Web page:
Newcomer Rian Johnson's first feature Brick is a modern film noir, set in a small-town American high school. The plot revolves around mysterious loner Brendan Frye and his attempts to discover the events that led to the death of Emily, his ex-girlfriend.
Brick was submitted for classification in February 2006 and was released on May 12. The defining classification issues were violence and drug references.
The violence is mostly hand-to-hand combat and hefty, convincing punches are landed on the main character's face repeatedly as he deals with a gang of bullying thugs. Although the scenes of violence are shot so that contact is rarely seen, there is still a very strong impression of meaty impact, enhanced by the realistic sound effects. The viewer really feels that he is being beaten up and the character is left staggering around with a cut and bruised face, in agony from the seemingly endless pummelling.
BBFC Guidelines at the time for the 15 category stated that 'violence may be strong but may not dwell on the infliction of pain and injury' and these scenes fall within this guideline. The 15 category is confirmed by a shooting towards the end of the film. The impact is seen in profile and a large blood spurt issues from the back of the victim's head as the bullet exits; a small cloud of smoke hovers just by the exit wound. It is carefully shot, so there is no focus on the aftermath, but examiners felt it is still strong enough to warrant a 15.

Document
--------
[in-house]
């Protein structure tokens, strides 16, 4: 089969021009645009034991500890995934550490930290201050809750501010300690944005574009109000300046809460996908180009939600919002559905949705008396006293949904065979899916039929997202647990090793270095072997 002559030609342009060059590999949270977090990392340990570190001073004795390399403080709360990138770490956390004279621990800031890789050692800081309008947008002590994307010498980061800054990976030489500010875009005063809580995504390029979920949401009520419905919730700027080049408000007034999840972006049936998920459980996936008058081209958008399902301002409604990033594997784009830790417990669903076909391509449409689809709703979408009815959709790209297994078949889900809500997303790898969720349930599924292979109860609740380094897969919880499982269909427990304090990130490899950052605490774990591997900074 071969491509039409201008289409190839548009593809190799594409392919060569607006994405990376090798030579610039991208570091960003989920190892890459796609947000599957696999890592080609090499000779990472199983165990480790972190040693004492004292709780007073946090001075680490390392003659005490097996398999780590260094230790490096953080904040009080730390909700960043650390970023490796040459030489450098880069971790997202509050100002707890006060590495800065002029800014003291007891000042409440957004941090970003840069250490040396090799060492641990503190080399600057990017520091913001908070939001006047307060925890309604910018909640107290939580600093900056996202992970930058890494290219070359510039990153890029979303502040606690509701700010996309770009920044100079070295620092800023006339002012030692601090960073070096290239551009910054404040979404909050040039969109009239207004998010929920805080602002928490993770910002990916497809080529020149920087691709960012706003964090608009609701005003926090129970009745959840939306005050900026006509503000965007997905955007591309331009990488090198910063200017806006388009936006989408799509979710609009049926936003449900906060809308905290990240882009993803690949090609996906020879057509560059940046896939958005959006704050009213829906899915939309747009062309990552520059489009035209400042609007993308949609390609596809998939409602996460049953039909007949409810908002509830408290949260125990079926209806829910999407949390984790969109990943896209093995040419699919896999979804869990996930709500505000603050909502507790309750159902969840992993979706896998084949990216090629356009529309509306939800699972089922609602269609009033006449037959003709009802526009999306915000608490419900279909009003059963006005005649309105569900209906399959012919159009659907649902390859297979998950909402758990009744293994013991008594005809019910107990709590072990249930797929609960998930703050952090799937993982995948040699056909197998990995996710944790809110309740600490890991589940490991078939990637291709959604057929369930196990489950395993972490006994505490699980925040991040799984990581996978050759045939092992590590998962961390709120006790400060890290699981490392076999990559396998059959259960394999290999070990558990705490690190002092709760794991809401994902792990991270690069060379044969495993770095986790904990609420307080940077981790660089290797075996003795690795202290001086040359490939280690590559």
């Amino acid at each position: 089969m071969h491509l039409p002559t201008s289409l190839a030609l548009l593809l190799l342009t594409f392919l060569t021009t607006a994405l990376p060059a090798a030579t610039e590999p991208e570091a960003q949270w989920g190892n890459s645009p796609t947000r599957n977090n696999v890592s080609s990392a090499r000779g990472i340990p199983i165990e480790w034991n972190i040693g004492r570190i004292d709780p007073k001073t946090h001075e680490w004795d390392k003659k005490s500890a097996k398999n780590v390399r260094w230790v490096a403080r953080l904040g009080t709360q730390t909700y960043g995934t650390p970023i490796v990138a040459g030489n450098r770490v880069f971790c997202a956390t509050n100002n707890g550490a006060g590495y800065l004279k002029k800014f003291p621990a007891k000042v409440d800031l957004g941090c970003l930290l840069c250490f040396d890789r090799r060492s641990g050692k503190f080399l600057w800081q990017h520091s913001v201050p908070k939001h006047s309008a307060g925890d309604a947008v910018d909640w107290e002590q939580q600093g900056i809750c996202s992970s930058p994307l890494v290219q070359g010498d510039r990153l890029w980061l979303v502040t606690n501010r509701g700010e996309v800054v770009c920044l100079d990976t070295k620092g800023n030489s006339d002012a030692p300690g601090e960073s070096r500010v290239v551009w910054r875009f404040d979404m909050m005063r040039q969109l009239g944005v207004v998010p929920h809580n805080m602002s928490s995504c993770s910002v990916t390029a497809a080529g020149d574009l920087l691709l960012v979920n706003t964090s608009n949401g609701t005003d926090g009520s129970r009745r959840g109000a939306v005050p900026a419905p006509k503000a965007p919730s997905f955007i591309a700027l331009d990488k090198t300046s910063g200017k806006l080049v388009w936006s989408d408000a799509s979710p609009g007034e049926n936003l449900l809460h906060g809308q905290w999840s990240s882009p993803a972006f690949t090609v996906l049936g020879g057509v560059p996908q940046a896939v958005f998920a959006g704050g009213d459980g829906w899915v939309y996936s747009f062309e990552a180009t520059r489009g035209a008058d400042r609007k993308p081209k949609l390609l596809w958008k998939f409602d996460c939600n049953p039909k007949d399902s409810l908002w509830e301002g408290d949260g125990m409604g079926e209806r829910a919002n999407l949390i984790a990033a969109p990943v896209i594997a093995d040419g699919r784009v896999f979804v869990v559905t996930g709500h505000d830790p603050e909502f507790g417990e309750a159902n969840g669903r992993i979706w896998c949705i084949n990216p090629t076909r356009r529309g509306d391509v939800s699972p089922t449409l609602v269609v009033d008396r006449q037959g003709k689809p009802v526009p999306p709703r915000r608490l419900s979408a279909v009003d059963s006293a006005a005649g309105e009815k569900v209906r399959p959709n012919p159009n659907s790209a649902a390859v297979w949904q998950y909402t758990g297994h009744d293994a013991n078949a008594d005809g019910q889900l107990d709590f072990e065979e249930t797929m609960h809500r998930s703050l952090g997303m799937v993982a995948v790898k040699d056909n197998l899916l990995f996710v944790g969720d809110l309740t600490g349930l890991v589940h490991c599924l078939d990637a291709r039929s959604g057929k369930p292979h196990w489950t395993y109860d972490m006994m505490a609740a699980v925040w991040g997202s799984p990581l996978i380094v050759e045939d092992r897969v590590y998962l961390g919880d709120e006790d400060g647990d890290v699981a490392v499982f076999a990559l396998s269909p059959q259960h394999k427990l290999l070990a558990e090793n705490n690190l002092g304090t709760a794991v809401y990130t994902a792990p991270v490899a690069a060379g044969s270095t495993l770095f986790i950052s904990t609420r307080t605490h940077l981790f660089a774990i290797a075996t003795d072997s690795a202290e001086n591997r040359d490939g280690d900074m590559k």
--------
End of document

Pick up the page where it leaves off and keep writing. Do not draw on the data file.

As much of the film's plot revolves around the 'brick' of drugs referred to in the title, there are understandably frequent verbal references to drug dealers, drug use, cutting of drugs and 'dosing'.
There is nothing instructional in any of these references, with even a discussion about cutting heroin with laundry chemicals oblique enough to offer nothing informative. However, drug references come thick and fast once the theme has been established. We see very occasional glimpses of a druggie character and his 'hash head' friends smoking joints but that is the only drug use actually seen.
BBFC Guidelines at 15 state that 'drug taking may be shown but the film as a whole must not promote or encourage drug use.' The message conveyed by this film is that drug-dealing and drug use result in very serious consequences, so acts as a warning against involvement in drugs. Examiners therefore felt the references were able to be passed at 15.
The BBFCinsight for Brick reads 'Contains strong violence and drug references'.
Brick was also passed 15 on video and chosen as part of National Schools Film Week 2007.